The Cubs roster is expected to undergo changes this offseason, with center field, second base and the leadoff spot being just a few areas the team will look to address. The latter two spots became revolving doors during Zobrist’s absence, as the Cubs struggled to replace what he brought offensively.

Zobrist is past the point in his career of being an everyday player. However, he still could be a useful asset for the Cubs in a supporting role, bringing his veteran approach to the lineup when he plays while still offering an experienced voice in the clubhouse.

“I take a lot of joy in that role, just being a supporting guy and being a part of winning clubs and part of winning atmospheres and cultures,” Zobrist said on Sept. 29. “The Chicago Cubs have been that since I’ve been around. This year we didn’t make the playoffs — we still have a winning record — (but) the kind of relationships that are built here and the culture that’s been built here is definitely a winning one.”

After the Cubs announced that they wouldn’t retain Joe Maddon for 2020, Zobrist acknowledged that more changes were likely coming in the offseason. Only time will tell what that means for the veteran utilityman — should he continue playing.

Whether he retires or joins a different team for 2020, though, Zobrist will look back on his four seasons with the Cubs fondly.

“(They’re) just the most passionate fans I’ve ever met,” he said of Cubs fans. “They’re very loyal, very passionate and it’s been such a pleasure to be a part of that team that beat the curse back in ’16, so I feel that still, when I see Cubs fans, there’s a lot of them that hug me and thank me for being a part of that.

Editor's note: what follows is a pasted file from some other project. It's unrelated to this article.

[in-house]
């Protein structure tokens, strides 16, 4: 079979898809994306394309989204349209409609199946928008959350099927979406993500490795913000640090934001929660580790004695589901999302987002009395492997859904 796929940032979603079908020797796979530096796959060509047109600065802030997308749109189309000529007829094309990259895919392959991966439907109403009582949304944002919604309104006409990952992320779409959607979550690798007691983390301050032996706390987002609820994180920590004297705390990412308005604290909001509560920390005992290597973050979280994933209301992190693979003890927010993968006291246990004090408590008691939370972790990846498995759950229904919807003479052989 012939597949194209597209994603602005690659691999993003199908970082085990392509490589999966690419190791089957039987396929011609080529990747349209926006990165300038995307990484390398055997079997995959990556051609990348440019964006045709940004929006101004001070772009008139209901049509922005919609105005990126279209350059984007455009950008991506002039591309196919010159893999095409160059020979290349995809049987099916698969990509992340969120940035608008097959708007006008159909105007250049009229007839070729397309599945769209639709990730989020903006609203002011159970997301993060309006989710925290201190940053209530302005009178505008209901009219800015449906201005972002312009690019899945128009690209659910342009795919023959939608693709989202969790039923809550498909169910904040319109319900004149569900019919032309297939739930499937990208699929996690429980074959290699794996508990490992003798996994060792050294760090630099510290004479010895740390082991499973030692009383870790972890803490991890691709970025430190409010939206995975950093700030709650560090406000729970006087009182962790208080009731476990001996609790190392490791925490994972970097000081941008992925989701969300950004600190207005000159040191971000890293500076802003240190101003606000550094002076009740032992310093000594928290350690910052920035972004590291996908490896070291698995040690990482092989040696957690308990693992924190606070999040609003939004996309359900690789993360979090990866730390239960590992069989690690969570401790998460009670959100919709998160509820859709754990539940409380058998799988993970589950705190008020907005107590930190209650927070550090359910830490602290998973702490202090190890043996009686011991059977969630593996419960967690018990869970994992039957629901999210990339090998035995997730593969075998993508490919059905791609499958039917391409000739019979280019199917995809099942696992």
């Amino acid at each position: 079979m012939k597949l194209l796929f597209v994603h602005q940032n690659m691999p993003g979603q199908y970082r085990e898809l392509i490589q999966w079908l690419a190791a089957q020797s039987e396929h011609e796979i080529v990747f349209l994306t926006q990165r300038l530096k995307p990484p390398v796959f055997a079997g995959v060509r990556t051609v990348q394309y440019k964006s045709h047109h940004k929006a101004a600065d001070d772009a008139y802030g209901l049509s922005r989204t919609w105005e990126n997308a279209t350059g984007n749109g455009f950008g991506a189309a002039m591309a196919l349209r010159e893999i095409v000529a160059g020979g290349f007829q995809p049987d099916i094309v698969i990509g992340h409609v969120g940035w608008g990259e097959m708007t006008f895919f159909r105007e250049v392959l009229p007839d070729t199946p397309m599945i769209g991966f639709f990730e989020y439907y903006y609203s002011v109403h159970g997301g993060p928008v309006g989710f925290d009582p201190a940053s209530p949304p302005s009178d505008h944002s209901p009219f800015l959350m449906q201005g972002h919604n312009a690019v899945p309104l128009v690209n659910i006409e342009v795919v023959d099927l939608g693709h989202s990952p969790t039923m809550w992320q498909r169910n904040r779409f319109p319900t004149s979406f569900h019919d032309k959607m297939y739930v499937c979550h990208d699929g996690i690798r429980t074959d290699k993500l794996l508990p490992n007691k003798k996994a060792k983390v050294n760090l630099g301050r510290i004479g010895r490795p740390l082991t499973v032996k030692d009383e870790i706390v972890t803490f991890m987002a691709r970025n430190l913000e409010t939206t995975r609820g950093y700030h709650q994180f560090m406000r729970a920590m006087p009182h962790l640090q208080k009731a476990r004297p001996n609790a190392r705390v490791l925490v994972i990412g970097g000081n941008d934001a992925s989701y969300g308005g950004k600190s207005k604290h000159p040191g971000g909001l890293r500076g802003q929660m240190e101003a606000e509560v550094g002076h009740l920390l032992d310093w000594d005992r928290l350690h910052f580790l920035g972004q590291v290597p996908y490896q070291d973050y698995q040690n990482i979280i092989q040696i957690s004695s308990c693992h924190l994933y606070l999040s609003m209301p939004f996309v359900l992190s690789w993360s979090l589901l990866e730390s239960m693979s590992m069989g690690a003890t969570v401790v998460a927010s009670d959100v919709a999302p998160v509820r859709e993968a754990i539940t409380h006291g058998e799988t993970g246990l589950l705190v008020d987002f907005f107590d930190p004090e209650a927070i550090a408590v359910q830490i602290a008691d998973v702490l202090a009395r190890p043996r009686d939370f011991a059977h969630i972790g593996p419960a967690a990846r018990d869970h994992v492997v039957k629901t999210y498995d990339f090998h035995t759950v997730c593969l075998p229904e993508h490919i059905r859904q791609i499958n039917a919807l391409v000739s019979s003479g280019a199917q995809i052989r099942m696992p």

“I’ll always look back at [my] time here — I don’t know what’s going to happen in the offseason — but look back at these four years and [be] very grateful to be able to be part of a group like this and be able to do what we did while I was here.”

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Cubs Talk Podcast: An ode to Joe Maddon and looking to the next era

USA Today

Cubs Talk Podcast: An ode to Joe Maddon and looking to the next era

On the latest Cubs Talk Podcast, Tony Andracki, Kelly Crull, Scott Changnon and Jeff Nelson give us their memories of Joe Maddon's time with the Cubs and discuss David Ross and Joe Espada's candidacy to be the next manager.

01:30 Kelly's memories of Joe from the perspective of a reporter

06:00 Going back to Hazleton with Joe

07:45 Joe's legacy as manager of the Cubs

16:00 How Joe impacted Javy Baez' career

18:00 David Ross and Joe Espada may be the leaders to replace Joe Maddon.

Listen here or via the embedded player below: